ONRSR is highlighting the dangers of straying from documented processes when designing and maintaining operations and infrastructure.
Through its regulatory activities around Australia, ONRSR has documented a concerning tendency for operators to deviate from certain standards or procedures as part of a design, or from systems and procedures for maintenance. Often the deviation is not undertaken in accordance with the systems or procedures that form part of the operator’s safety management system (SMS), or is underpinned by a poor process.
For example, an operator may be able to meet most parts of an applicable standard but due to cost or other pressures, is unable to meet certain clauses of the standard.
In these scenarios, there is a potential harm that could arise if this scenario is not managed appropriately. For example, if an operator has knowingly bypassed rolling stock safety controls on locomotives for driver training purposes and these locomotives are then permitted to operate on the mainline with other train services, the bypassing of these specific safety controls could result in incidents such as derailments or train to train collisions.
Similarly, if an operator deviates
from procedures or standards in relation to a track fault and no additional
controls or monitoring is put in place to manage this risk, it could result in
a derailment. Further, if this deviation from procedures or standards is not
recorded in the defects management system or in the asset register, the
additional controls or monitoring put in place may not be adequately
Operators must consider a range of factors, including the likelihood of the hazard and the degree of harm to determine what controls are reasonably practicable to implement (see the ONRSR Guideline – Meaning of duty to ensure safety so far as is reasonably practicable SFAIRP for more information).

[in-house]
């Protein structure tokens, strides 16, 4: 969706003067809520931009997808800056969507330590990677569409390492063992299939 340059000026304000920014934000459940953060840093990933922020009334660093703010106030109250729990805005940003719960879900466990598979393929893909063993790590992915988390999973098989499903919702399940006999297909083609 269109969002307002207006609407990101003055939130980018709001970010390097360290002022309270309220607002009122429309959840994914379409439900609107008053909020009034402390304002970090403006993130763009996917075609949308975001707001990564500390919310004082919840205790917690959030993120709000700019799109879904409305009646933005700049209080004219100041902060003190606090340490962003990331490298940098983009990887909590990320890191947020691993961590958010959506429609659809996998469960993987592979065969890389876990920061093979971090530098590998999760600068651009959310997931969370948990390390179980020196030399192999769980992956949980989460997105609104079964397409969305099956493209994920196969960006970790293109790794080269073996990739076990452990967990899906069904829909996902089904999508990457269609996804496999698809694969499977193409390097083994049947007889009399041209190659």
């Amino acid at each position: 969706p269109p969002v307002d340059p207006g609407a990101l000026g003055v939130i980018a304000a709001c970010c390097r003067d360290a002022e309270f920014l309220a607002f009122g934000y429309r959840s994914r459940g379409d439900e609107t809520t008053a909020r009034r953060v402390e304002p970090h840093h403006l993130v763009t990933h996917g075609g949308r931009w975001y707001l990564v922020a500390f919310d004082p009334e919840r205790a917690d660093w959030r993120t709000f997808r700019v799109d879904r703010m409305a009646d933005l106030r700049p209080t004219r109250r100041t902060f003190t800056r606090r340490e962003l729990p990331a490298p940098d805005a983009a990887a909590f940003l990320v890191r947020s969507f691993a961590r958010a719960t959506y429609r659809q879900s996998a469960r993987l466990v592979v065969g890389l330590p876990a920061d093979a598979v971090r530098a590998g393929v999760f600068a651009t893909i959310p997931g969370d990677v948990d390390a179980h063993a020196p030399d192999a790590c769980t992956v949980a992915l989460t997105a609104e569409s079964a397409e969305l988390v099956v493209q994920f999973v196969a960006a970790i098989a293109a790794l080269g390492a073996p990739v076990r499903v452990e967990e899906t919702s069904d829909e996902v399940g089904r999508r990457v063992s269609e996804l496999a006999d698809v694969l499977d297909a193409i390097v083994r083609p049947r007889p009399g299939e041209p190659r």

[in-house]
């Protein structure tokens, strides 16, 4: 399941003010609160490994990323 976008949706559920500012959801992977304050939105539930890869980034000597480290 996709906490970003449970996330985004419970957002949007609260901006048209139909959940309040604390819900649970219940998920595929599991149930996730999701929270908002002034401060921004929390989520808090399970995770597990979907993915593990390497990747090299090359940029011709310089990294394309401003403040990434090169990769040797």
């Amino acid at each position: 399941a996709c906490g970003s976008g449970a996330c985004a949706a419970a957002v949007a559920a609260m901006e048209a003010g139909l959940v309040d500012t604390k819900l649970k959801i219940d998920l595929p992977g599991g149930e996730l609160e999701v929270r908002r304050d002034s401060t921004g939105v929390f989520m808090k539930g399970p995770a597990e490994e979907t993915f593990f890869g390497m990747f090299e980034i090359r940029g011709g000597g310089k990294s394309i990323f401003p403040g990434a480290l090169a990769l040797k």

The following includes, but is not limited to, what good practice can look like:
Documents demonstrating the operator is aware of the standard or procedure that has been deviated from and the extent of their deviation.
Authorisations, governance and sign-offs are appropriate and from a suitably qualified and competent person at an appropriate level up the chain for the deviation from the standard or procedure.
Systems and procedures clearly showing / governing the steps and actions during the deviation period such as consultation / reference to suppliers.
Monitoring of the asset during the deviation period.
Risk assessment must be part of the process and should include engineering review and analysis and comparison to manufacturer’s requirements.
Training for staff on the interim period especially if procedures or processes have changed as a consequence.
Timelines are clear on how long the deviation will be in place.
Quality of documentation matches the risk that is involved.
By having greater awareness of the risks associated with deviating from standards and procedures, operators’ railway operations may benefit in the following ways:
Possess clear evidence of why there has been a deviation from process or procedure should it be scrutinised in the future.
Reduced risk that the deviation could result in an incident or accident because it has been well managed
Avoidance of costly re-examination, analysis or assessment because the operator’s understanding of the deviation is well known and characterised.
As a result of this safety message, operators may benefit from reviewing their SMS. The following list includes, but is not limited to, those systems and procedures likely to be most relevant for review:
Technical Maintenance Plans
Management of change process
Monitoring processes and procedures
Corrective action systems and procedures
This information is provided as guidance only and may not be applicable to all rail transport operators.
A comprehensive collection of ONRSR Safety Messages is available to view here.